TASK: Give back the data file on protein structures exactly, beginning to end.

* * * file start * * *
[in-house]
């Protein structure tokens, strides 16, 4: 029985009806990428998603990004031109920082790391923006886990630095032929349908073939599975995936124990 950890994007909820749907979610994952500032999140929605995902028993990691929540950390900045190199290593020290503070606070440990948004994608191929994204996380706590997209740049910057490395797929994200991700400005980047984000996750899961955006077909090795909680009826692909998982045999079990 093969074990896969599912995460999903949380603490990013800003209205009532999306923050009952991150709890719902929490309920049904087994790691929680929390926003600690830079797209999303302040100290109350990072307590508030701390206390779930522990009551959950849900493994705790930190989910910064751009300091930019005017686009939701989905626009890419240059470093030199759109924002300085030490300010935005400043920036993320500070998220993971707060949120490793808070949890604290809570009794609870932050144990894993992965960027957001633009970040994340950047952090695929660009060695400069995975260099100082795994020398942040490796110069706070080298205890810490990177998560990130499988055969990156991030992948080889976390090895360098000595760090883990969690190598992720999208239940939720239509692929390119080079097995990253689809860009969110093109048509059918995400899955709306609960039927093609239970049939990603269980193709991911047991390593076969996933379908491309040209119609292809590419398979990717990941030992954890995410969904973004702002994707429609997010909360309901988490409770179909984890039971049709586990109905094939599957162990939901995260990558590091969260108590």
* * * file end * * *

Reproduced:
[in-house]
């Protein structure tokens, strides 16, 4: 029985009806990428998603990004031109920082790391923006886990630095032929349908073939599975995936124990 950890994007909820749907979610994952500032999140929605995902028993990691929540950390900045190199290593020290503070606070440990948004994608191929994204996380706590997209740049910057490395797929994200991700400005980047984000996750899961955006077909090795909680009826692909998982045999079990 093969074990896969599912995460999903949380603490990013800003209205009532999306923050009952991150709890719902929490309920049904087994790691929680929390926003600690830079797209999303302040100290109350990072307590508030701390206390779930522990009551959950849900493994705790930190989910910064751009300091930019005017686009939701989905626009890419240059470093030199759109924002300085030490300010935005400043920036993320500070998220993971707060949120490793808070949890604290809570009794609870932050144990894993992965960027957001633009970040994340950047952090695929660009060695400069995975260099100082795994020398942040490796110069706070080298205890810490990177998560990130499988055969990156991030992948080889976390090895360098000595760090883990969690190598992720999208239940939720239509692929390119080079097995990253689809860009969110093109048509059918995400899955709306609960039927093609239970049939990603269980193709991911047991390593076969996933379908491309040209119609292809590419398979990717990941030992954890995410969904973004702002994707429609997010909360309901988490409770179909984890039971049709586990109905094939599957162990939901995260990558590091969260108590």